Missed Opportunities Are Not Losses Or Failures, Baby!
Last week in Las Vegas, I did more than just hotel hopping. Late one night or early one morning, depending on how you look at it, I moseyed up to a blackjack table. Since I am a high roller, the table minimum was five dollars. Right off the bat, I busted two hands in a row. With half of my huge chip stack remaining, I decided to double my ante to a whopping $10 and go for broke. I reeled off three wins in a row, effectively doubling my original stack. I walked away on top and felt pretty happy about myself, but I mainly wanted to focus on my last hand.
Ideal Double Down
I was dealt a seven and four, making the hand the ideal situation to double down. Doubling down means you can double your bet on one card by sliding an additional bet equaling your original bet onto the table. However, if things don’t go your way you could end up losing all of it as well. Unfortunately, the dealer showed a 10. Most blackjack systems dictate, you should not double down in this situation. The odds of winning the hand have been greatly reduced. These systems aren’t perfect, but they are designed to help you put your money where the odds are in your favor. Coincidentally, the person to my left, also had 11. We both asked for one more card but did not double down. The dealer ended up busting so we both won our original bet. The first thing out of the person’s mouth was “Damn, I was going to double down”. I momentarily thought the same thing, but I checked myself because I was using 20/20 hindsight.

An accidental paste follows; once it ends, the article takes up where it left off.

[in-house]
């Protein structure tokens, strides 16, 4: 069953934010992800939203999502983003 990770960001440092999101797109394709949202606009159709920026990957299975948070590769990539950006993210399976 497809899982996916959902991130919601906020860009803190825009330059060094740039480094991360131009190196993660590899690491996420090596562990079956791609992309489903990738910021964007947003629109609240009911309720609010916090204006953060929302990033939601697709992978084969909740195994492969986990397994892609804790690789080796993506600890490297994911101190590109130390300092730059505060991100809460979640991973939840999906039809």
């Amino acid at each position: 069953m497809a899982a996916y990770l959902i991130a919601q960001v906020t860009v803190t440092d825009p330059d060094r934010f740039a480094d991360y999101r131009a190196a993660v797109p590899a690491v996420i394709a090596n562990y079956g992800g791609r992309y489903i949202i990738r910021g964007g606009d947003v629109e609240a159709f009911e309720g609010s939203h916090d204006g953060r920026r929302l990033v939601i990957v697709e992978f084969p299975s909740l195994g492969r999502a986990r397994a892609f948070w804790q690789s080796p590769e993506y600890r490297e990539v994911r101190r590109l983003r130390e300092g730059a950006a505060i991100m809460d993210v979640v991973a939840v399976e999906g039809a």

Coulda, Shoulda, Woulda
With the recent stock market run up, I recently had to fight off the same urges of all my past missed stock opportunities. “If I had only held onto Google, Apple, Chipotle, and Baidu” I lamented. “If I had only bought Netflix when their CEO screwed up.” Why do I constantly beat myself up in this situation when I am doing exactly the same thing as my fellow blackjack player? I dug a little deeper and found a possible answer. Missing out on an additional $10 can be easily ignored. However, the same can’t be said about thousands of dollars. My mind was subconsciously earmarking earlier mortgage payouts, a big chunk of Baby Buck’s college fund, and a smoother, happier retirement. Taking a step back, my reaction should not change just because there are more numbers zeros in play.
When I was younger I would be an emotional wreck after missed double down situations, even the $5 dollar variety. It got exponentially worse when stock picks didn’t go my way. I would beat myself up for missing out on thousands of dollars of paper profits. This hand of blackjack reminded me of three important points. Hindsight is 20/20. Using it to unproductively torture yourself is a waste of time. Missed opportunities should not be counted as losses or failures. It is exactly that, a missed opportunity. I have to be patient and positive that there will be more opportunities in the future. Lastly, staying disciplined even when things don’t go your way will keep you emotions in check and keep you out of trouble, financially and otherwise.
How do you deal with missed opportunities?